Riot planned, quickly escalated

Published 12:20 am Friday, July 13, 2012

NATCHEZ — Despite a contradictory early narrative about the fatal May 20 prison riot at the Adams County Correctional Center, ACCC Warden Vance Laughlin said Thursday the riot was a premeditated event.

In the days and weeks following the riot, prison officials did not speak about the cause of the incident. Adams County Sheriff Chuck Mayfield, whose office responded to the scene and provided perimeter support during the incident, said at the time he believed the incident was a gang-related mass hysteria that had gotten out of control.

At a meeting with invited community members Thursday, however, Laughlin said inmates who “were trying to get concessions as a result of misbehavior” started the riot.

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The warden said, however, that he believed the end result of that inmate plan, “grew well beyond what they had planned.”

During the meeting, Laughlin revealed some details of what happened on the Sunday afternoon that turned violent at the Corrections Corporation of America-owned facility.

At approximately 2 p.m., during a mass movement of prisoners between the housing unit and various destinations — the recreation yard and prison education programs — several hundred prisoners refused to leave the main walkway, Laughlin said.

Inmates are normally given 10 minutes to get to their destination.

Thirty minutes into the standoff, several inmates began to test the fence between the main walkway and the staff safety zone, trying to get into the zone, where several employees already were inside.

At that point, the prison officials decided to use a chemical agent to subdue the inmates.

And that was when things began to go really wrong.

“There were a lot of inmates, and we didn’t have the ability to use as much (chemical agent) as we needed,” Laughlin said.

“Inmates began to destroy fences, gates. It kind of grew throughout the facility from that point.”

As the insurrection spread, several staff members were assaulted and taken hostage. One correctional officer, 24-year-old Catlin Carithers, was dropping gas canisters from a rooftop when he was assaulted, dying after receiving a bludgeoning from a blunt object. Sixteen other ACCC employees were injured, including four who Laughlin said had non-life-threatening but nonetheless “long-term” injuries.

As they rioted, the inmates broke into the prison kitchen and commissary, taking almost everything consumable. After starting a bonfire in the yard, the prisoners cooked chickens and other food.

“I think a lot of these guys thought it would be a multi-day event,” Laughlin said.

By 7 p.m., after trying negotiations, prison officials decided to enter the facility, sending in 55 tactical team members in through a western entrance. The team made its way eastward through the facility, subduing uncooperative inmates with rubber bullets and beanbag guns.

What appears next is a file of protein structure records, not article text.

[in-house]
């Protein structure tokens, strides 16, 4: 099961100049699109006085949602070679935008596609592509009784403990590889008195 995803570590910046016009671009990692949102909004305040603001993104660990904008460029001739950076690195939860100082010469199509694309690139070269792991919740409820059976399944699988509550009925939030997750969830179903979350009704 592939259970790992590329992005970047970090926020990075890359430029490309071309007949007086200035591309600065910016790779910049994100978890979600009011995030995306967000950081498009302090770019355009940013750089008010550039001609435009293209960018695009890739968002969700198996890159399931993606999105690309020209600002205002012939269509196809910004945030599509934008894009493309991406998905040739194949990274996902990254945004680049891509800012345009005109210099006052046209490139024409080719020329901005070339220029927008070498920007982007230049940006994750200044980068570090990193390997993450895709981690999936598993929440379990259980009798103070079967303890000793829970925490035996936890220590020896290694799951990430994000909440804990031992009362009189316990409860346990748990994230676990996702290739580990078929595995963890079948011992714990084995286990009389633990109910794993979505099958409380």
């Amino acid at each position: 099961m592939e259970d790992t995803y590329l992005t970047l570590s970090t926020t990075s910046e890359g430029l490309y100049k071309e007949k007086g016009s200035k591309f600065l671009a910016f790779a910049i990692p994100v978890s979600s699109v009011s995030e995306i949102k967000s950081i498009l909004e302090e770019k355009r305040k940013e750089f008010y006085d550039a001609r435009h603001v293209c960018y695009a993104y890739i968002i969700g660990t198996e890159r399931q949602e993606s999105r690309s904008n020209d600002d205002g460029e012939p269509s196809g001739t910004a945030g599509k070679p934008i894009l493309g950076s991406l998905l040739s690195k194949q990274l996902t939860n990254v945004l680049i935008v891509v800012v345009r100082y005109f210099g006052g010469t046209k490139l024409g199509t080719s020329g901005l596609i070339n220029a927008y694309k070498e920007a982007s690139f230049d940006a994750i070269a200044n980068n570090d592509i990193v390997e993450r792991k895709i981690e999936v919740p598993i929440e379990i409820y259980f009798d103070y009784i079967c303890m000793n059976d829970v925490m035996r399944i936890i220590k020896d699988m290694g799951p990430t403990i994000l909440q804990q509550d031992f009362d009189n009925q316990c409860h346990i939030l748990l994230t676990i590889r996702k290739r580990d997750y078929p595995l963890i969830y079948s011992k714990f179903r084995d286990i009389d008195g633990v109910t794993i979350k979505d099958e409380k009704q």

While making their way through the facility, Laughlin said several hundred inmates who claimed not to have participated in the riot met them on the walkway. Those inmates were directed to the prison yard and searched while the rest of the facility was cleared. The entire process took an hour-and-a-half.

“It was 97 minutes from the time they entered until I heard over the radio (it was cleared),” Laughlin said. “That was the longest 97 minutes of my life, I promise you that.”

In the end, the damage to the facility was largely to fences, fire extinguishers and other emergency equipment boxes. The kitchen was wrecked, but was repaired and back in operation in three days, Laughlin said.

The inmates did not smash televisions, telephones or “anything that was of benefit to them,” he said.

Between 500 and 700 prisoners are believed to have participated in the incident, Laughlin said, and it’s important to remember that at any given time two-thirds of the prison population was not involved. The population that day was 2,550.

Since the riot, the prison has been on lockdown, but Laughlin said it is not because prisoners are being punished, but because the prison wants to make sure everything is repaired and properly working before allowing free movement again. The warden said he expects that to be sometime near the end of next month.

Ron Thompson, vice-president for facility operations for CCA’s business unit 1, said going forward it can be assured that the population will be managed differently.

When the lockdown is lifted, Laughlin said rather than allowing mass movement of almost all of the prisoners at one time, individual units will be moved from location to location.

“(Before), we were a lot more liberal in the recreation yard, and now they will have assigned recreation areas and times,” Laughlin said.

The facility management has identified some structural weaknesses that allowed inmates to get into areas where they should not have been, Laughlin said, and have since corrected those issues.

Some inmates have been transferred out of the facility since the riot, and its population currently stands at approximately 2,400.

Laughlin said the ongoing investigation into the riot has included interviews with inmates about their complaints of ill-treatment, though he said some of the complaints were “insulting,” including an allegation that one ethnic group in the prison was favored over the others when it came to providing television channel programming.

“I can look anyone in the eye and say inmates were not mistreated,” Laughlin said.

“We want these guys to be successful after their release. These dudes are going to be our neighbors one day.”

The warden said he expects that the planners of the riot will be held legally responsible for some of the goings on that day — the FBI is conducting the investigation — and that investigators are working several good leads about Carithers’ homicide.

An FBI spokeswoman said earlier this week that the investigation is ongoing.